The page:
At the train depot Homer refuses to allow the carnival people onto his train, threatening to call the sheriff. He finally agrees when Grandpa tells him that he knows about the six cases of bootleg whiskey that is brought on board Thursday nights behind his back. As the train departs with the carnival people riding in one of the cars, Tommy gives John-Boy his copy of the book Moby-Dick or The White Whale. John asks his son if he is okay. John-Boy is troubled but all right.


"And so the carnival people left Waltons Mountain. The postcard we received from them said they'd arrived safely in Chicago and were working at the World's Fair. Some years later, when I left to go to college, the book which Tommy gave me was one of the possessions I took with me. Now, whenever I open it I remember those four people who gave a 17 year old boy his first glimpse of the outside world".


Elizabeth: John-Boy?

John-Boy: What is it?

Elizabeth: You think they'll ever come back?

John-Boy: I don't know, Elizabeth.

Elizabeth: I wish I could see that lady walk along the rope again.

John-Boy: One day maybe.

Elizabeth: Hope so, goodnight, John-Boy.

John-Boy: Goodnight, Elizabeth.



The carnival people consist of “Panhandle” Pete Harris (the Hobo Clown, and player of the One-Man Band instrument), “Beautiful” Belle Brown (the Aerial and Tightrope Artist), Tommy Trendel (Clown and descendent of Colonel Tom Thumb), and Marco the Magnificent (the Magician). Pete mentions that he and Belle became engaged on top of the Empire State Building.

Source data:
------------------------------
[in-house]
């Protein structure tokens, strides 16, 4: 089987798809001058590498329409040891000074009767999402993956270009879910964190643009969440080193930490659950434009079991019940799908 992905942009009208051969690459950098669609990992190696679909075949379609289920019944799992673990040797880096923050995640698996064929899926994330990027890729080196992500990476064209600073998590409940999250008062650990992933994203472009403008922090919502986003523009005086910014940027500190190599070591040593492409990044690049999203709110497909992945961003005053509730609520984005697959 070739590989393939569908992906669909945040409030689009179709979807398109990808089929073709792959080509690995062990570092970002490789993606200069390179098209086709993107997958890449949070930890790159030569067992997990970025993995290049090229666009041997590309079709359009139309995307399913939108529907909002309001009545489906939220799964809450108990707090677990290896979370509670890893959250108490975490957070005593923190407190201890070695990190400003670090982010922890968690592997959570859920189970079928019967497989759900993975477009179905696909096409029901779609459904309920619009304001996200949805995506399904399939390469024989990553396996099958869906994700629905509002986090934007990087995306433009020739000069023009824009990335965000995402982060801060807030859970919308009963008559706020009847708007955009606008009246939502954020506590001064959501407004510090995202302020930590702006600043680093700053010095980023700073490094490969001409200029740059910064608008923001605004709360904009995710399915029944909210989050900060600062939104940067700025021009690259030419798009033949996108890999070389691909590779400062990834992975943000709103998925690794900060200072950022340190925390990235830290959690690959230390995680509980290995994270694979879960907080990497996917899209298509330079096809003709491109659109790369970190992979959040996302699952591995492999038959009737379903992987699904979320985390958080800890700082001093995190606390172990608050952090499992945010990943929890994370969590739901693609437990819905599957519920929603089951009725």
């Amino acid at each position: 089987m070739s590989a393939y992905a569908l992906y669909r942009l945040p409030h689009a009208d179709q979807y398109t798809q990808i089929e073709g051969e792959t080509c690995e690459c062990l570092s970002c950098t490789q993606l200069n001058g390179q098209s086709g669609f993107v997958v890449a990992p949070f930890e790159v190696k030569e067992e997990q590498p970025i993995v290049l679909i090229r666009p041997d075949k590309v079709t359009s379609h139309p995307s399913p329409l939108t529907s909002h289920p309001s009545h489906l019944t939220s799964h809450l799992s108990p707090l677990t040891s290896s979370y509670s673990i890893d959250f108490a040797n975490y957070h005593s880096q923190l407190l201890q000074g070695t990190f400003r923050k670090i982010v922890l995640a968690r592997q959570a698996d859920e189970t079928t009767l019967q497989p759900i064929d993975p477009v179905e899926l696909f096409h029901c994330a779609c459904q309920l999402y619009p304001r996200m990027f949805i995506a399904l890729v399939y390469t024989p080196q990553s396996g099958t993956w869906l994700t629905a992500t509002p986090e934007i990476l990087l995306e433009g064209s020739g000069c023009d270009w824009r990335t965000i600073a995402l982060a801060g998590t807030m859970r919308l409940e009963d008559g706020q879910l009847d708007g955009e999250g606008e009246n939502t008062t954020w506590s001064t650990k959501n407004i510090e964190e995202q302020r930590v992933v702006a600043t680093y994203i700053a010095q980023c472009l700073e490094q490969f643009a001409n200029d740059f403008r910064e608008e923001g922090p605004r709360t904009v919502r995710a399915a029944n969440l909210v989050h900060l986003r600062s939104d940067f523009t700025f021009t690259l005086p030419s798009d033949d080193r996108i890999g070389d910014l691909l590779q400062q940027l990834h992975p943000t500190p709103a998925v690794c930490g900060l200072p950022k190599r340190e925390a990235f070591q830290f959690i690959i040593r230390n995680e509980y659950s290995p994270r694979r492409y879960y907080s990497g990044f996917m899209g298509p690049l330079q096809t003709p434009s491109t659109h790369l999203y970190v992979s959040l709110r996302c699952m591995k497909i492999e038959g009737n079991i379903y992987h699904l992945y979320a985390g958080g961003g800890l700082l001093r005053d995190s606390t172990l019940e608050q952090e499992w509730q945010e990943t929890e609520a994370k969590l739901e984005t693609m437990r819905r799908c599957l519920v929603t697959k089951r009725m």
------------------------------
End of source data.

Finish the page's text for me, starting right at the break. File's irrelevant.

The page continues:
The year is 1933 because the Chicago’s World Fair was held in 1933. The fair open May 27, 1933, so the episode probably occurred sometime in April or May. See the web site: http://www.chipublib.org/004chicago/timeline/centuryprog.html.

Billy Barty died December 23, 2000 at the age of 76For more information on Mr. Barty, go to: http://www.billybarty.com/.

The scary bedtime story is "Little Orphan Annie (and the Goblins)." John-Boy reads this excerpt: "And they seeked him in the rafter room, and cubby hole and press, And seeked him up the chimney flue, and everywheres, I guess; But all they ever found was just his pants and round about! And the Gobble-uns'll git you if you don't watch out!" (http://www.jameswhitcombriley.com/litorphannie.htm) .

John-Boy is about seventeen years old.

The license plates on John’s truck are 35-178 Virginia.

Sam Holden, the night clerk at the railroad, and his wife have four children, with a fifth on the way.

The train leaves the Rockfish Crossing train depot at nine-thirty p.m.

Homer Ferguson, the boss to Sam Holden, has been with the railroad for about twenty-five years.

Tommy gives John-Boy his copy of the book Moby-Dick, a novel by Herman Melville. More information about the book can be found at: http://www.melville.org/hmmoby.htm.

The song Auld Lang Syne, by Robert Burns, is recognized across the English-speaking world as a song of friendship and salutation. The song’s lyrics can be found at: http://wilstar.com/xmas/auldlangsyne.htm.


Also appearing:

Ike Godsey (Joe Conley), Sheriff Ep Bridges (John Crawford), Martha Rose Coverdale (Cindy Eilbacher), Homer Ferguson (Arthur Peterson), Sam Holden (Jay Ripley), Pete Harris (Gino Conforti), Tommy Trindall (Billy Barty), Belle Brown (Barbara Davis), Marco (John Harper).


(synopsis written by William Atkins and edited by Arthur Dungate)